We arrived in Strahan in the late afternoon, and after driving in snow, sleet and rain we were finally treated to a glimpse of sunshine. After checking into our super dodgy accommodation, we made the most of the clear skies and walked along the bay into town for dinner.

Admittedly another reason we chose Strahan as a destination for our trip was the local Beach to Bay fun run. I am sure most normal people would consider entering any type of sporting event on their holiday to be ridiculous, and I am not quite sure what compelled us to enter! I was certainly questioning our decision to run 9kms when we woke to pouring rain in the morning. But as luck would have it, by the time we arrived to start the race the skies had cleared!

The run ended up being beautiful (and hard – I must admit I hate running!) as we ran along the bay, and over a hill to spectacular views of the wilderness down south. Chris of course beat me by about 20 minutes, and we were treated to a “healthy” BBQ of local salmon at the finish line, before hitting the road.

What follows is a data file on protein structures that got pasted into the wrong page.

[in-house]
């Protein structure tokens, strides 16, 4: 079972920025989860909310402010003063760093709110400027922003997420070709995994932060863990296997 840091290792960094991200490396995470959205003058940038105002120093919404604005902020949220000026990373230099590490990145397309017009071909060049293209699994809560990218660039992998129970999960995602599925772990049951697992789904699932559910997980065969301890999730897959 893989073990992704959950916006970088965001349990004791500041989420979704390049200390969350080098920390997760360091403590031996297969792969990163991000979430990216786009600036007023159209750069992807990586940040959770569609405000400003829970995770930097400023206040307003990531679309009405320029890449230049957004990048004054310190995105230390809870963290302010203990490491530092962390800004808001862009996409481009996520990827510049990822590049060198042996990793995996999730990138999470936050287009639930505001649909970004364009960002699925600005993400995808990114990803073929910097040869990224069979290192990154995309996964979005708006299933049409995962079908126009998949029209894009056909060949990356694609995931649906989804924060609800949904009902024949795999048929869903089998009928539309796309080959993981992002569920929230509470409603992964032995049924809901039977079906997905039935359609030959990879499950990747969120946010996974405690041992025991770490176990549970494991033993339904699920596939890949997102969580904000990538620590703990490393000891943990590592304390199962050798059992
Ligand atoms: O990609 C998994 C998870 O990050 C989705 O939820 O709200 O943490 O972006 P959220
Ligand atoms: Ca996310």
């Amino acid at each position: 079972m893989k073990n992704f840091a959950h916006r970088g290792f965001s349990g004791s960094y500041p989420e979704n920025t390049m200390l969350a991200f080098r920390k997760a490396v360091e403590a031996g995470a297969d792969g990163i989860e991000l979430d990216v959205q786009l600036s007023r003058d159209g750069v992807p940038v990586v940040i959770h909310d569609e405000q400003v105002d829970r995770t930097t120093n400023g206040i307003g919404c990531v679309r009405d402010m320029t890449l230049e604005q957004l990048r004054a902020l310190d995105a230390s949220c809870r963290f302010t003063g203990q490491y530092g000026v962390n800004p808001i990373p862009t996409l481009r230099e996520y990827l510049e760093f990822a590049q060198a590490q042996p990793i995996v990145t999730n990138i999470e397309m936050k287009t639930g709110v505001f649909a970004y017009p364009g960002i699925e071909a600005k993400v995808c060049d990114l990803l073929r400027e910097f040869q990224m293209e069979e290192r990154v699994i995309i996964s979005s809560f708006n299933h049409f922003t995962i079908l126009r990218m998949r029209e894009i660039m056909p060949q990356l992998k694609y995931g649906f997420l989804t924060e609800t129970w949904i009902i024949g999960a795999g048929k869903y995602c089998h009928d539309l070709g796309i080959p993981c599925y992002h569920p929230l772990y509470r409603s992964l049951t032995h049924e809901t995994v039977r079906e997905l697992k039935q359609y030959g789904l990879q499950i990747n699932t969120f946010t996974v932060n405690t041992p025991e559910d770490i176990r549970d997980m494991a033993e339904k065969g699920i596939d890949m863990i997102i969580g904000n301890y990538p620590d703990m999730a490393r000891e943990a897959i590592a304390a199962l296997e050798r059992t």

Our plan was to drive through the centre of the state, to Lake St Clair for another walk. The roads were windy and slow going, but it meant we were able to admire the amazing views of the surrounding wilderness.

I was constantly in awe of the changing landscape. One moment we were driving high in the mountains, surrounded by forest, and then next we were in the dry, brown highlands, before turning another corner and seeing snow capped mountains.

The second hour of our drive to Lake St Clair was met with pouring rain and winding roads, so our view was limited to a few hundred metres ahead. But as seemed to the running theme of our trip, the weather was always in our favour…

– Reanna

SNOW DAY // Cradle Mountain, Australia

Another public holiday for a sporting event, another excuse to get away for a few days! Well, this is the attitude Chris and I have adopted, and rather than partake in the Spring Racing fever surrounding the Melbourne Cup public holiday at home, we planned yet another weekend getaway. I think we are finally settling into this work-life balance!

With a bit of planning we managed to extend our weekend out to a five day break, giving us a bit more time away and the added bonus of two short work weeks. After hours of scouring Skyscanner we settled on Launceston, the second biggest city in Tasmania. We had previously been to Hobart, so Launceston felt like a good base for a short road trip around the island state.

After a quick night in Launceston, we hit the road early in the morning to reach our first destination – Cradle Mountain. The national park is known for being the starting point of the famed Overland Track, but it also a features a number of short walks and some amazing views.